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The 411 on Bookbinding Adhesives

Learn how to create wheat paste and starch adhesive, and understand the role of methylcellulose in bookbinding with this informative video guide.



In this video, we'll walk you through the step-by-step process of crafting wheat paste, starch adhesive, and utilizing methylcellulose. We'll also delve into the technique of mixing wheat paste with PVA in either a 50/50 or 60/40 ratio.


For our wheat paste recipe, we follow a straightforward formula: a 1/6 ratio of flour to water, which is cooked to achieve a pasty consistency. We prefer our paste slightly runny, akin to typical salad dressing. This consistency is suitable for tasks involving paper-to-paper or paper-to-board adhesion. If you desire a thicker paste, you can adjust the ratio to 1/5 or even 1/4, which works well for bonding boards and leather.


In contrast, our starch paste leans towards a thicker texture. We typically begin with a 1/4 ratio of rice or wheat starch to water. However, feel free to experiment with the proportions to attain the desired consistency; these numbers merely serve as initial guidelines.


While our video provides a practical overview, if you seek more precise recipes, we've attached a PDF document titled "Homemade Wheat Paste for Bookbinding" to this post, offering a detailed recipe for your bookbinding endeavors.


DAS Bookbinding has already complied a list of paste recipes of which I am sharing his compiled information here:

 

Bookbinding A Step-by-Step Guide; Kathy Abbott 2017

1 Heaped tablespoon of organic plain flour

1/4 ltr of cold water(filtered or distilled if possible)

Cook for 20 minutes in a double boiler

 

The Thames and Hudson Manual of Bookbinding; Arthur Johnson1998

3 1/2 Oz (100g) plain flour

1 level teaspoonful alum

7/8 pint (1/2 litre) cold water

2 drops of formaldehyde (DAS not recommended)

Cook in a double boiler

 

Bookbinding and the Care of Books; Douglas Cockerell 1910

2 Oz of flour

14/ Oz powdered alum

1 pint of cold water

Cook in a saucepan for 5 minutes

 

Bookbinding by Hand; Laurence Town 1963

1 cupful of white flour

1 teaspoonful of ground alum

3 cupfuls of water

Cook for 5 minutes (once it has thickened) in a double boiler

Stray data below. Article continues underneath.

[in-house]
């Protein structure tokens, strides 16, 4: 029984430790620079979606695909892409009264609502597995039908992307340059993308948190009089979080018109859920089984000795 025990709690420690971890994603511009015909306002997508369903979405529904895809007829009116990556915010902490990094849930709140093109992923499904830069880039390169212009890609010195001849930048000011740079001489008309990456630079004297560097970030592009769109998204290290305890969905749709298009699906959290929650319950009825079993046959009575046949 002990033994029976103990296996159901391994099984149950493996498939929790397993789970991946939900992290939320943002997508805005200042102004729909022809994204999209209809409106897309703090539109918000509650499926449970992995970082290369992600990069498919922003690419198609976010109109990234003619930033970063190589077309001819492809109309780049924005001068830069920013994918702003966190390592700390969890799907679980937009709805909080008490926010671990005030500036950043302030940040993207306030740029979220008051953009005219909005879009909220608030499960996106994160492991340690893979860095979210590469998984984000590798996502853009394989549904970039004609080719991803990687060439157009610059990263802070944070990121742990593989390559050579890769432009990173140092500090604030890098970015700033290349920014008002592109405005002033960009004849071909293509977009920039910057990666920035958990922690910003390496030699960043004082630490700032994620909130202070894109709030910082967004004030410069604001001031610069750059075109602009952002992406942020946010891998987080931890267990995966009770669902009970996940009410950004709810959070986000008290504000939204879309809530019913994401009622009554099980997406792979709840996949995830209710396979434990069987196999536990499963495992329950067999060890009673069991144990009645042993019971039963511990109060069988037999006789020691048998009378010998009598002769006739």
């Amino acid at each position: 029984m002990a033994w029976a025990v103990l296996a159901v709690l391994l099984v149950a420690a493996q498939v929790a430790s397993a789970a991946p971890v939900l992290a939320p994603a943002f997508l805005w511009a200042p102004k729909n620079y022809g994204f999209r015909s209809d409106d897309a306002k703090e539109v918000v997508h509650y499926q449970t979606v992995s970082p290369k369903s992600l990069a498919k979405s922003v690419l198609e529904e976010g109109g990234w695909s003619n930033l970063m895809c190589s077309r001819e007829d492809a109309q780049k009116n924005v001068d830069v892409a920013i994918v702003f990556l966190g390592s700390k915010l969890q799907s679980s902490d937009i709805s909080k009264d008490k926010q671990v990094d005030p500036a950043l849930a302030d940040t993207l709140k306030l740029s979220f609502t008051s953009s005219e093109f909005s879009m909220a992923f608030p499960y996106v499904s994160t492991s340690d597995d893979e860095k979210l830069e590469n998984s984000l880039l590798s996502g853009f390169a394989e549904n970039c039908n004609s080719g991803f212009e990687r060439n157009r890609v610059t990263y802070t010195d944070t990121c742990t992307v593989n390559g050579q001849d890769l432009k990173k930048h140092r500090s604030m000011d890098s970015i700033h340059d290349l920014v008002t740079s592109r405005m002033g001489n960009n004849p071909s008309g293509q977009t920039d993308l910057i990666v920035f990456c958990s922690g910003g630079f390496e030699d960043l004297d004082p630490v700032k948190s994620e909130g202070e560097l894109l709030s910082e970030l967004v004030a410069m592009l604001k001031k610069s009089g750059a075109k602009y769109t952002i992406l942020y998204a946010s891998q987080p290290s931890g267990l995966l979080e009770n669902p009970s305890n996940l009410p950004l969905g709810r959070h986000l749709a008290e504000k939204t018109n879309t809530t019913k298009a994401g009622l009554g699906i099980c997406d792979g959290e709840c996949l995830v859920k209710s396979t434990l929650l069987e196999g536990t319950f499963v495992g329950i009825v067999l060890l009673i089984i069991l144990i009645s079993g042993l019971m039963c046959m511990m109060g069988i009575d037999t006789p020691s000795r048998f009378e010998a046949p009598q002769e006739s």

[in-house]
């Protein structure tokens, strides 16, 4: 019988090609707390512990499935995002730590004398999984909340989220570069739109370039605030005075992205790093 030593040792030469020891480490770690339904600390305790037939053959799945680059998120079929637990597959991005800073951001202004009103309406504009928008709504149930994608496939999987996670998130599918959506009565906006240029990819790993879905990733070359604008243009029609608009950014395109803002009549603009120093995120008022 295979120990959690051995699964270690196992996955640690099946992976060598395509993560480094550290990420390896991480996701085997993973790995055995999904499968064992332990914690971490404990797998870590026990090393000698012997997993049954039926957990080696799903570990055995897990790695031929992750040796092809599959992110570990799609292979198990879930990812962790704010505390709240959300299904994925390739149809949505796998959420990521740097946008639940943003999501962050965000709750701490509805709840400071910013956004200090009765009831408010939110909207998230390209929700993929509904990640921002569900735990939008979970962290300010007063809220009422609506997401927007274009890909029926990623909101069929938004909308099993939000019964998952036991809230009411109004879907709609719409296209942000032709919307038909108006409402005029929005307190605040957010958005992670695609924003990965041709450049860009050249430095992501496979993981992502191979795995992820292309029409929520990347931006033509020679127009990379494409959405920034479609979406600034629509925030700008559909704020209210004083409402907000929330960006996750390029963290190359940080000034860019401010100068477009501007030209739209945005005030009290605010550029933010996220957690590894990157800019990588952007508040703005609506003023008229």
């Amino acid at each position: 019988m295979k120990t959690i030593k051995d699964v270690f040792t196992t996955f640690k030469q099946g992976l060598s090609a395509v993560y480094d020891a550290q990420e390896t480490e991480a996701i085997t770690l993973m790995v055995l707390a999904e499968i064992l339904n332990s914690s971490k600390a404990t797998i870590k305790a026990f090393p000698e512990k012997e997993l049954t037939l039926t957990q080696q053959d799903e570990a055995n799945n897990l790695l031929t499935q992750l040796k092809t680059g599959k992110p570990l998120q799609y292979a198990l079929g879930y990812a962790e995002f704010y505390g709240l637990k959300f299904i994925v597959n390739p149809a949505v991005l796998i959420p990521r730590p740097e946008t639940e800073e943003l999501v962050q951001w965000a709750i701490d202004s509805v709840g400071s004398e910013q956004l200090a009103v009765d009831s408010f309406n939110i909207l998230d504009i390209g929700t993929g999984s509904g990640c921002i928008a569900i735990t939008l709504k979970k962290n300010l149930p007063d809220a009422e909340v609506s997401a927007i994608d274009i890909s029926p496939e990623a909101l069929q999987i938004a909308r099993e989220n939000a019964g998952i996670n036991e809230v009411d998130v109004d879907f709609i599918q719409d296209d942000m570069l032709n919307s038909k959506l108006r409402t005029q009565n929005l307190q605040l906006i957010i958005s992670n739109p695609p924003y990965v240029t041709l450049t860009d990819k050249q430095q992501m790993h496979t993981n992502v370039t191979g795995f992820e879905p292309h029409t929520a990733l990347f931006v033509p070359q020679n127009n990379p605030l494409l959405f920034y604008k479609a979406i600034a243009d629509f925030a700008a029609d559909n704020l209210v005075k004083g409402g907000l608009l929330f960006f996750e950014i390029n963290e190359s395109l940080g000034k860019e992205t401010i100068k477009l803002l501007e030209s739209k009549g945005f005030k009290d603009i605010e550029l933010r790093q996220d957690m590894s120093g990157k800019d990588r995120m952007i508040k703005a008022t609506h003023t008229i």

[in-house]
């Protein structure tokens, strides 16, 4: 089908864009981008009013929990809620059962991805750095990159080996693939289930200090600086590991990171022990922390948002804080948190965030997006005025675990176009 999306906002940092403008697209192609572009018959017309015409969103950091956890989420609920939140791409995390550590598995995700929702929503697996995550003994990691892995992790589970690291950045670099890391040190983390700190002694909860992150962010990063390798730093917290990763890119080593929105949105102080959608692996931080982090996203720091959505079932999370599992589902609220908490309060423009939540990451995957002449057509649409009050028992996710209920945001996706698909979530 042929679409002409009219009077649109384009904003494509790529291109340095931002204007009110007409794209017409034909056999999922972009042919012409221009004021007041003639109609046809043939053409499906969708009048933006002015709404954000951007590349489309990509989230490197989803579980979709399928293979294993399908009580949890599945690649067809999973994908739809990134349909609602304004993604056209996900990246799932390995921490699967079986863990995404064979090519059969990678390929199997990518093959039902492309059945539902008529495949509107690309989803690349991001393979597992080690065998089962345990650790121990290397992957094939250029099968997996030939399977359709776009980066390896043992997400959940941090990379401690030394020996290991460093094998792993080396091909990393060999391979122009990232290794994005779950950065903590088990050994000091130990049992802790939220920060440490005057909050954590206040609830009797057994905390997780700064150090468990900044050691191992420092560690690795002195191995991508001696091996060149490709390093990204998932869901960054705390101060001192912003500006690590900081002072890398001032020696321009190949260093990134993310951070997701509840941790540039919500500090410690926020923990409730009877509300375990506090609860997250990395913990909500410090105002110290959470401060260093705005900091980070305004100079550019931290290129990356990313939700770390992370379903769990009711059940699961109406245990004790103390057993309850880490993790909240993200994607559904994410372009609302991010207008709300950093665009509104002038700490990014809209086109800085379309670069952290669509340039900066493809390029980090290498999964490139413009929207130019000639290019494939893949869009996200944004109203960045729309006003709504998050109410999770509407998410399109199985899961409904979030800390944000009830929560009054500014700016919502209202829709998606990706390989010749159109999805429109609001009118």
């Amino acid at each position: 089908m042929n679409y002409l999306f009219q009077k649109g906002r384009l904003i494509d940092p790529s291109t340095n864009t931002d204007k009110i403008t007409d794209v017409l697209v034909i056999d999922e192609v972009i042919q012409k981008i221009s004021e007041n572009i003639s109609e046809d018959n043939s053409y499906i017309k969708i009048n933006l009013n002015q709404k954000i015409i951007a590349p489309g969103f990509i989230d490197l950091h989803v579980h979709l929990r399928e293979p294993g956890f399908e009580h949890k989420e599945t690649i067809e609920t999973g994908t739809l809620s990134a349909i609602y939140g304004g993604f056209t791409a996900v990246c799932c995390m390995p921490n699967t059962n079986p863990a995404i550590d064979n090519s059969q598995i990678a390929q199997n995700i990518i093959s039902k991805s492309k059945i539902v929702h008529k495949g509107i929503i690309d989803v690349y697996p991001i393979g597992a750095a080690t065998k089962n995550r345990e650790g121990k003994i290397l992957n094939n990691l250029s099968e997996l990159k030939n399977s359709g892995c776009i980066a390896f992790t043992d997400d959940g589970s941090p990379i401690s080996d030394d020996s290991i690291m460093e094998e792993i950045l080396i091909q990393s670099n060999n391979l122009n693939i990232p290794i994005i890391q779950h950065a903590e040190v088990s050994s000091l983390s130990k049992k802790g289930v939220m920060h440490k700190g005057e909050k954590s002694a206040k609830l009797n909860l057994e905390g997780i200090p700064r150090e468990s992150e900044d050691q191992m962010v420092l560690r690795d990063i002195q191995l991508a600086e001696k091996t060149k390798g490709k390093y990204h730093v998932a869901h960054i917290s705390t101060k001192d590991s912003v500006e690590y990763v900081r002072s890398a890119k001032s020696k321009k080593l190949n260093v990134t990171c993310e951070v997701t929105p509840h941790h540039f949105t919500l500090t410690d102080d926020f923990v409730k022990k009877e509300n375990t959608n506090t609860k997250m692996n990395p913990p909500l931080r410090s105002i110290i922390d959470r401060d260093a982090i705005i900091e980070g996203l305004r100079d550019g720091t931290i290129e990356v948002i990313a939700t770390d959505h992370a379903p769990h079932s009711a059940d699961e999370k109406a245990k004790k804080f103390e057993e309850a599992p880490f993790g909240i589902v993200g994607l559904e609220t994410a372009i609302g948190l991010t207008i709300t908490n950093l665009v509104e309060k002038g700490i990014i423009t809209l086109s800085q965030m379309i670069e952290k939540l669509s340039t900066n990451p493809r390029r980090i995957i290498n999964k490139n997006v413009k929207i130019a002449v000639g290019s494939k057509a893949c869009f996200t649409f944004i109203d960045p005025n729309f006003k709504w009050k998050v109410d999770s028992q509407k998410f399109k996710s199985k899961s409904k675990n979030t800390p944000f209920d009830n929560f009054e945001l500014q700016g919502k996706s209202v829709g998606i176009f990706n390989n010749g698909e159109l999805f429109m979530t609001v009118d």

A complex story about the detrimental effects of alum on paper and the recommendation of adding precipitated chalk to neutralize free acid

 

The Restoration of Leather Bindings; Bernard C. Middleton 2011 reprint

340g (12 ounces) of plain wheat flour

2 litres (about 70 ounces) of water - except BCM has a personal preference for thicker paste and would use 25% more flour - 425g

Cook while stirring constantly (or will certainly burn)

10g of loose thymol crystals after cooling as a preservative

Methylcellulose

 

Link to the Talas Methyl Cellulose preparation instructions »

 

Description


Methyl Cellulose (methylcellulose) is an adhesive with a wide variety of applications. Commonly used as a bookbinding adhesive for paper, as well as sizing papers and fabrics, thickening water baths for marbling paper, used to loosen and clean off old glue from spines and book boards, or added to PVA to slow down its drying time.

 

The adhesive forms a matte finish when used in dilute solutions. The powder mixes easily with cold water and with wheat paste and other adhesives. It is non-staining, will not discolor paper, will not decompose in a dry or liquid state, and is not affected by heat or freezing. Forms a highly flexible bond but is a weak adhesive.

 

Viscosity: 2000 cPs at 2% in water, pH 7.0.

 

Commonly referred to as methyocel, or methylcel. A technical grade product, and generally not advisable for conservation applications.


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